It took me a while, but I finally realized the biggest disadvantage of using my DVD player as my CD player. The EQ settings that I use for movies and for music are vastly different. If I had two seperate sources, my receiver would remember the settings, but since I don''t I''m currently trying to find a "happy medium". This also got me curious as to what settings you guys have for your EQs for movies.
I don't use EQ's personally. If i did they would be active and set up with an RTA (real time analyzer) to achieve a more linear response. Nothing would be set more than +-3 to make sure no damage is done to the speakers, and i would filter out any subsonic frequencies ie under 20hz. I would definitely use 31 band eqs. It is impractical, but if I had a ton of money, better speakers, better electronics and a acoustically treated room, I would put in eqs.
This is really subjective.
I like a small amount of extreme high emphasis to help make up for some hearing loss. I also like a small amount of extreme low emphasis for movies, especially action movies.
Totally flat sounds a little boring to me.
But that's just me. YMMV.
It tune my system to reproduce theincoming signal as accurately as possible and leave it that way. If the producers or directors of the material do things to it I don't like, I probably won't listen to it again. The only thing I alter after calibration is the level of the center channel and the sub for certain movies. I always return the level settings back to the reference when the movie is over.
I would make speaker placement changes and maybe some room treatments first before using any EQ. Unless you have a good testing equipment to measure the changes you made, most of the time you will end up with worst than you started with.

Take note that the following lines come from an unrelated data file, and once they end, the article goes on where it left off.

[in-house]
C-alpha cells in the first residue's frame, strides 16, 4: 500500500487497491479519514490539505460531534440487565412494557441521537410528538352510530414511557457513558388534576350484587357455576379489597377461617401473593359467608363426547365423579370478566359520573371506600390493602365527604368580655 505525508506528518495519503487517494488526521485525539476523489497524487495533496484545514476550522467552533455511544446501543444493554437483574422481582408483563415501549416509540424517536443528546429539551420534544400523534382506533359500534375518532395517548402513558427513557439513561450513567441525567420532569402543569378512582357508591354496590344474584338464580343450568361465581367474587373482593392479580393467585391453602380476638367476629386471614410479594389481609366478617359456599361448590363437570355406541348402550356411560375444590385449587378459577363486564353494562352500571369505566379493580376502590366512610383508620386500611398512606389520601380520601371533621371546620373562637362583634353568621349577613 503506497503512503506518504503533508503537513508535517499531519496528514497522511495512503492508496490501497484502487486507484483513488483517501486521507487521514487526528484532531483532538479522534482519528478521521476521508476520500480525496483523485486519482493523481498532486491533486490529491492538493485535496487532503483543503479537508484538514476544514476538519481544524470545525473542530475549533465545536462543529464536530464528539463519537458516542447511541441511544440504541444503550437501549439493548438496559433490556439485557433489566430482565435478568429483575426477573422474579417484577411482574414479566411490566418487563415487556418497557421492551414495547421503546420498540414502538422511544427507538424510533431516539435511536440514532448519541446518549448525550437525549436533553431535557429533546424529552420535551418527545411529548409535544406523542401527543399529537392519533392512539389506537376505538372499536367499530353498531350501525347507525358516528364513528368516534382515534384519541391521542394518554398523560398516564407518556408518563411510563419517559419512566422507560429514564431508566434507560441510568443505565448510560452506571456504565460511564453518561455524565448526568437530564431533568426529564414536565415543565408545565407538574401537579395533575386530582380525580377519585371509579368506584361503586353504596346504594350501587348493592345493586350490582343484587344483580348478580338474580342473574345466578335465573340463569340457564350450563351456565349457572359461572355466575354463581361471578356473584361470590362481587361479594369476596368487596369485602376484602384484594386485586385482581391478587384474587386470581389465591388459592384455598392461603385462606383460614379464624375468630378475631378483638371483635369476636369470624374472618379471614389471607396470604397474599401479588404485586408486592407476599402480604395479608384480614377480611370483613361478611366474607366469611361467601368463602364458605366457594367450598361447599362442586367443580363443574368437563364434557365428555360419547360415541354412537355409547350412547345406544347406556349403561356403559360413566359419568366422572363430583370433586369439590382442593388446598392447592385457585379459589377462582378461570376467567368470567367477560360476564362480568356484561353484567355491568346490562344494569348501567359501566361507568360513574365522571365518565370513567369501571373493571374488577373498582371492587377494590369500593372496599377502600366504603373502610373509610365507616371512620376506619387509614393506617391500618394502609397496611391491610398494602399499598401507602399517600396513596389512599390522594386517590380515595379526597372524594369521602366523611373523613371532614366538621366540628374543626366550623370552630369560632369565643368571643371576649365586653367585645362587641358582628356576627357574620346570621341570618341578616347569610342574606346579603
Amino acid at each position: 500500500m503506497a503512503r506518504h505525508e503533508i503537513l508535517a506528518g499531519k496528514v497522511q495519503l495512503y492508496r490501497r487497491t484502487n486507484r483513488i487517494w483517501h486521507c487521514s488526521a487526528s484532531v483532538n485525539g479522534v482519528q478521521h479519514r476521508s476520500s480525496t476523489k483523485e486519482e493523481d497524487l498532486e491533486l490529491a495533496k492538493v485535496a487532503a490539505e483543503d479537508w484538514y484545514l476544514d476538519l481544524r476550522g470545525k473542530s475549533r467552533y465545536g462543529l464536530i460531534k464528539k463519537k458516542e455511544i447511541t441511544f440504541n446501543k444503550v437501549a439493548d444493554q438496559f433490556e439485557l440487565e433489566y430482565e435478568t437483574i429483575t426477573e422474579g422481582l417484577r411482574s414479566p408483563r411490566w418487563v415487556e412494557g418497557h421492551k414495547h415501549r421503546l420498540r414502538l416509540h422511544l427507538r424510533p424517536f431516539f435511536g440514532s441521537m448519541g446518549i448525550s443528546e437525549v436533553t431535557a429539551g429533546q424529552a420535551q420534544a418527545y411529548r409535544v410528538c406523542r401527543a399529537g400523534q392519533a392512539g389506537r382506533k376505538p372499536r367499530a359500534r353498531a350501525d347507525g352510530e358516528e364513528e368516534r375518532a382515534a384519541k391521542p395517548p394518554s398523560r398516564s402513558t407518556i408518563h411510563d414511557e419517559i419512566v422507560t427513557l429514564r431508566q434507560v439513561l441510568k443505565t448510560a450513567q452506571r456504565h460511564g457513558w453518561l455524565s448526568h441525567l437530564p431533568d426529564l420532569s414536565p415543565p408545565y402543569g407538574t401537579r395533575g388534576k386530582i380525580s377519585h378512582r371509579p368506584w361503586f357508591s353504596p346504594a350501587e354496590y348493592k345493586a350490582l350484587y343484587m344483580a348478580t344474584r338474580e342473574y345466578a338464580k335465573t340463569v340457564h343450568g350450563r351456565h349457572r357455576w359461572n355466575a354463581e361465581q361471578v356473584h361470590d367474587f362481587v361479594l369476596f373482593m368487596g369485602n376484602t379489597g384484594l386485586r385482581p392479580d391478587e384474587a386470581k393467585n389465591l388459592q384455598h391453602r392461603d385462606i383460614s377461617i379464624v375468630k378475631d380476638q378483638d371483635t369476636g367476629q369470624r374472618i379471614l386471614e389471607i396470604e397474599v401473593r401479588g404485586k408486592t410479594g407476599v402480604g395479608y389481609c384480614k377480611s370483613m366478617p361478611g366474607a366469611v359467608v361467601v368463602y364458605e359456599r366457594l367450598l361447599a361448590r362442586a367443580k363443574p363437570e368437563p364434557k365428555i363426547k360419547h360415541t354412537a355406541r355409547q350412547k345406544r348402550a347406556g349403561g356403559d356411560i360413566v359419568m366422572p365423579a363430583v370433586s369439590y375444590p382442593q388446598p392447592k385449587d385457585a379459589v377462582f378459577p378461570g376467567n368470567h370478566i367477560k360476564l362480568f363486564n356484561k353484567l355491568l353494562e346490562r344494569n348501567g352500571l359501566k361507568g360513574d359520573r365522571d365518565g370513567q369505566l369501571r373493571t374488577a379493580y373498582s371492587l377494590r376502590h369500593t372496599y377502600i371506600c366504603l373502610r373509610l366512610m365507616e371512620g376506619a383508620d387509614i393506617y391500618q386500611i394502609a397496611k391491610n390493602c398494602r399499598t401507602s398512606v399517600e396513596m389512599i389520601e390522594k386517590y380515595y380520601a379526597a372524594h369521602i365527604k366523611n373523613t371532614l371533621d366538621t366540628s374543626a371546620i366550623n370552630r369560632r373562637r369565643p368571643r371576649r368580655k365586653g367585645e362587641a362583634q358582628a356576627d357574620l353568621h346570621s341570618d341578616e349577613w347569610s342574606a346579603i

S & V Moderator
I believe in and use low frequency EQ for my subwoofer. Makes both movies and music much better... (I had a nasty nasty 40Hz peak before using EQ.)
As for higher frequency EQ, my feelings are as mentioned already. Speaker placement and room furnishings/configuration (along with choosing the right speakers to begin with) gives more than satisfactory results for me.
I roll the treble off a bit for music and movies 'cause my speakers and receiver are both on on the brighter side of neutral, but that's all I do. Everything else I just leave at neutral.
Sometimes if I'm watching an action movie with friends I turn up my sub a bit.
No EQ - it should not be needed on a properly setup system. I have never heard a movie mix on a dubbing stage that sounded bad enough to need any EQ.
So what I'm hearing is that you guys (the ones w/ receivers) leave the internal set totally neutral for both music and movies. Cool. That's what I need to know.
You don't have to, it may be pleasing to your ears to have it on. In that case I would recomend it for you. Experiment with it to see what you like. I thought you were talking about external eq's. The ones in the reciever are there for evening out some bad room acoustics.